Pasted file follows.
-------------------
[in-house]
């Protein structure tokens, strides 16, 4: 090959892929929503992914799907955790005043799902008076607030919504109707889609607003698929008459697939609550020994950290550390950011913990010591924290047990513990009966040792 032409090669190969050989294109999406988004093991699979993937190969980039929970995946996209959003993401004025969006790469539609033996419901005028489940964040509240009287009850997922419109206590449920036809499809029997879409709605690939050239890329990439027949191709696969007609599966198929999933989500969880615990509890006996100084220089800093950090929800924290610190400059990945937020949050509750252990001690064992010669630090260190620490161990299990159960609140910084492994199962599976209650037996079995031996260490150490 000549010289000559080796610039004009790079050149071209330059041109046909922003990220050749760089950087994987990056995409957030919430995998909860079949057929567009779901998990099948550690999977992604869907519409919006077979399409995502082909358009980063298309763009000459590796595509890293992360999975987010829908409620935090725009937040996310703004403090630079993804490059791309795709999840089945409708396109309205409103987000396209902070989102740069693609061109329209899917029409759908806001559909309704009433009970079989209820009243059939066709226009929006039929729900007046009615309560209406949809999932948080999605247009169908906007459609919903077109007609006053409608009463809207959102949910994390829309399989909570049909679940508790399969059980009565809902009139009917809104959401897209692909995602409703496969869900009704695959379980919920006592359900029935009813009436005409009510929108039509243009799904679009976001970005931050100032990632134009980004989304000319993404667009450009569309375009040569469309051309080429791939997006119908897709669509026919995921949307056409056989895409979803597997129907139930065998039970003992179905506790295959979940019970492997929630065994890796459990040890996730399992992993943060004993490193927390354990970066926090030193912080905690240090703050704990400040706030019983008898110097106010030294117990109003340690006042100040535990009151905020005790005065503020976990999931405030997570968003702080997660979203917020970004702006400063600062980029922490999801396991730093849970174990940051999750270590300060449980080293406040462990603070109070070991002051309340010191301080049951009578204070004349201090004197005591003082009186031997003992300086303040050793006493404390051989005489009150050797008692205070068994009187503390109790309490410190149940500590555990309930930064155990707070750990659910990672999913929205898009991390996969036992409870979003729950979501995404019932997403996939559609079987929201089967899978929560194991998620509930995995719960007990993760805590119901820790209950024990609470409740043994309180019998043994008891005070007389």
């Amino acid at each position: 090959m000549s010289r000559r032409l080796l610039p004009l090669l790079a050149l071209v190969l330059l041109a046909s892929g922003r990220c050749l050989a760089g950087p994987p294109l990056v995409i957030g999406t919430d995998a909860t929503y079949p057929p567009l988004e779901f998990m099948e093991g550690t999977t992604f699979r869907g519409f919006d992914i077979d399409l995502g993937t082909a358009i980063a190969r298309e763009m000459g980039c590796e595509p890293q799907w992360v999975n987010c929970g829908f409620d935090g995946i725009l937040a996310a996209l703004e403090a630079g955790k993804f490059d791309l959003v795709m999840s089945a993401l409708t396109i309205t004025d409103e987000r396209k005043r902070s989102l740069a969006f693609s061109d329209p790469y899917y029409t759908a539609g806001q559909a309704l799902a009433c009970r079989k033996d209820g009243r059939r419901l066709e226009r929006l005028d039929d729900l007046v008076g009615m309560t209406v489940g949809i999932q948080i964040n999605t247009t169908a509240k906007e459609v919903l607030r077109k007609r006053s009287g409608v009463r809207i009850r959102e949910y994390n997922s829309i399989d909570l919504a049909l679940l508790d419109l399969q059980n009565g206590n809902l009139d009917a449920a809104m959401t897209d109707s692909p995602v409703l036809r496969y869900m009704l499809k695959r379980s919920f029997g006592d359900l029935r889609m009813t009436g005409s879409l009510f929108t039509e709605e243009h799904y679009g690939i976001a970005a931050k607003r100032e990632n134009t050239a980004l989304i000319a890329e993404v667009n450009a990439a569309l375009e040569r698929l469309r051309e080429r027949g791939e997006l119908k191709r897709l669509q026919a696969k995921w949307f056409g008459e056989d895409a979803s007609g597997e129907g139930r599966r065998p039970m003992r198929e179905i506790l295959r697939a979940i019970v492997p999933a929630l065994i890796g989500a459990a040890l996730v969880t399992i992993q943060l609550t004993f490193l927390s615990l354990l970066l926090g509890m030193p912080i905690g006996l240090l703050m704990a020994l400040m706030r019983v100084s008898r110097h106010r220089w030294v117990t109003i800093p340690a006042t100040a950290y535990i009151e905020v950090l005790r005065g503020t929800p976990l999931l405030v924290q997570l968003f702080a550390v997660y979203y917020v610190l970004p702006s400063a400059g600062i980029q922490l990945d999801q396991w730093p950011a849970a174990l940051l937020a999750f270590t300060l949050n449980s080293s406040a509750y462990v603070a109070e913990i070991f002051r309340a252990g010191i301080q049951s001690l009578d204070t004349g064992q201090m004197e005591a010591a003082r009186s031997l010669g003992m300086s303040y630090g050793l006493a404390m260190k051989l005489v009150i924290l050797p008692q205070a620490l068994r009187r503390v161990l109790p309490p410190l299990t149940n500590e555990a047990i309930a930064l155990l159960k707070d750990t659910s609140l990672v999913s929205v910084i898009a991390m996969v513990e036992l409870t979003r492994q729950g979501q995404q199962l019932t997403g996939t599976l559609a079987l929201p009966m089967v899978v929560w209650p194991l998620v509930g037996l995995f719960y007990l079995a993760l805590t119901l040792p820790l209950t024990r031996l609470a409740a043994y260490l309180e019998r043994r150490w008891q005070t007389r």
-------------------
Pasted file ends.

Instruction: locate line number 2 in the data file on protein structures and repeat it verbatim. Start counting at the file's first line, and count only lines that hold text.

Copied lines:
């Protein structure tokens, strides 16, 4: 090959892929929503992914799907955790005043799902008076607030919504109707889609607003698929008459697939609550020994950290550390950011913990010591924290047990513990009966040792 032409090669190969050989294109999406988004093991699979993937190969980039929970995946996209959003993401004025969006790469539609033996419901005028489940964040509240009287009850997922419109206590449920036809499809029997879409709605690939050239890329990439027949191709696969007609599966198929999933989500969880615990509890006996100084220089800093950090929800924290610190400059990945937020949050509750252990001690064992010669630090260190620490161990299990159960609140910084492994199962599976209650037996079995031996260490150490 000549010289000559080796610039004009790079050149071209330059041109046909922003990220050749760089950087994987990056995409957030919430995998909860079949057929567009779901998990099948550690999977992604869907519409919006077979399409995502082909358009980063298309763009000459590796595509890293992360999975987010829908409620935090725009937040996310703004403090630079993804490059791309795709999840089945409708396109309205409103987000396209902070989102740069693609061109329209899917029409759908806001559909309704009433009970079989209820009243059939066709226009929006039929729900007046009615309560209406949809999932948080999605247009169908906007459609919903077109007609006053409608009463809207959102949910994390829309399989909570049909679940508790399969059980009565809902009139009917809104959401897209692909995602409703496969869900009704695959379980919920006592359900029935009813009436005409009510929108039509243009799904679009976001970005931050100032990632134009980004989304000319993404667009450009569309375009040569469309051309080429791939997006119908897709669509026919995921949307056409056989895409979803597997129907139930065998039970003992179905506790295959979940019970492997929630065994890796459990040890996730399992992993943060004993490193927390354990970066926090030193912080905690240090703050704990400040706030019983008898110097106010030294117990109003340690006042100040535990009151905020005790005065503020976990999931405030997570968003702080997660979203917020970004702006400063600062980029922490999801396991730093849970174990940051999750270590300060449980080293406040462990603070109070070991002051309340010191301080049951009578204070004349201090004197005591003082009186031997003992300086303040050793006493404390051989005489009150050797008692205070068994009187503390109790309490410190149940500590555990309930930064155990707070750990659910990672999913929205898009991390996969036992409870979003729950979501995404019932997403996939559609079987929201089967899978929560194991998620509930995995719960007990993760805590119901820790209950024990609470409740043994309180019998043994008891005070007389």